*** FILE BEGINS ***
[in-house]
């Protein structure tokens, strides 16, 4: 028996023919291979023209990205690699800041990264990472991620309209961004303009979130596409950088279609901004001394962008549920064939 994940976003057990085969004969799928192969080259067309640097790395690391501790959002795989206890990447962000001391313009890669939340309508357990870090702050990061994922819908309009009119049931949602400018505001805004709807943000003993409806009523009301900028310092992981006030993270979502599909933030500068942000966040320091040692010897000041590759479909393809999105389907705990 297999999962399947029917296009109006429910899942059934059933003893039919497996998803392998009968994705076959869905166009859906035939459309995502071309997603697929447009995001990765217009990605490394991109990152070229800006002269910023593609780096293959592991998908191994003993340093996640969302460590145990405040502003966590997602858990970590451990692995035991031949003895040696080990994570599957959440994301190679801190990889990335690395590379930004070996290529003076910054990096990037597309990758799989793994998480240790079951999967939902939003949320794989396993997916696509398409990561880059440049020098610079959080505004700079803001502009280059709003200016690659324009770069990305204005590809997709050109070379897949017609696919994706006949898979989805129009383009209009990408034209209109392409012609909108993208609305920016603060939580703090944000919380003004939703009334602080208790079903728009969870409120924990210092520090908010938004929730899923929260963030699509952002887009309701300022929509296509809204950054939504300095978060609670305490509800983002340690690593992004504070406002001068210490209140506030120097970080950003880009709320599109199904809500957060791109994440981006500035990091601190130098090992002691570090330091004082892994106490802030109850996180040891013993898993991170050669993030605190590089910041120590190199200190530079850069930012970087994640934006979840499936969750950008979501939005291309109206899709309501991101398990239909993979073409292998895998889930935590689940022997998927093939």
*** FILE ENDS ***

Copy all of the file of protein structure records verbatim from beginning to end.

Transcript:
[in-house]
């Protein structure tokens, strides 16, 4: 028996023919291979023209990205690699800041990264990472991620309209961004303009979130596409950088279609901004001394962008549920064939 994940976003057990085969004969799928192969080259067309640097790395690391501790959002795989206890990447962000001391313009890669939340309508357990870090702050990061994922819908309009009119049931949602400018505001805004709807943000003993409806009523009301900028310092992981006030993270979502599909933030500068942000966040320091040692010897000041590759479909393809999105389907705990 297999999962399947029917296009109006429910899942059934059933003893039919497996998803392998009968994705076959869905166009859906035939459309995502071309997603697929447009995001990765217009990605490394991109990152070229800006002269910023593609780096293959592991998908191994003993340093996640969302460590145990405040502003966590997602858990970590451990692995035991031949003895040696080990994570599957959440994301190679801190990889990335690395590379930004070996290529003076910054990096990037597309990758799989793994998480240790079951999967939902939003949320794989396993997916696509398409990561880059440049020098610079959080505004700079803001502009280059709003200016690659324009770069990305204005590809997709050109070379897949017609696919994706006949898979989805129009383009209009990408034209209109392409012609909108993208609305920016603060939580703090944000919380003004939703009334602080208790079903728009969870409120924990210092520090908010938004929730899923929260963030699509952002887009309701300022929509296509809204950054939504300095978060609670305490509800983002340690690593992004504070406002001068210490209140506030120097970080950003880009709320599109199904809500957060791109994440981006500035990091601190130098090992002691570090330091004082892994106490802030109850996180040891013993898993991170050669993030605190590089910041120590190199200190530079850069930012970087994640934006979840499936969750950008979501939005291309109206899709309501991101398990239909993979073409292998895998889930935590689940022997998927093939």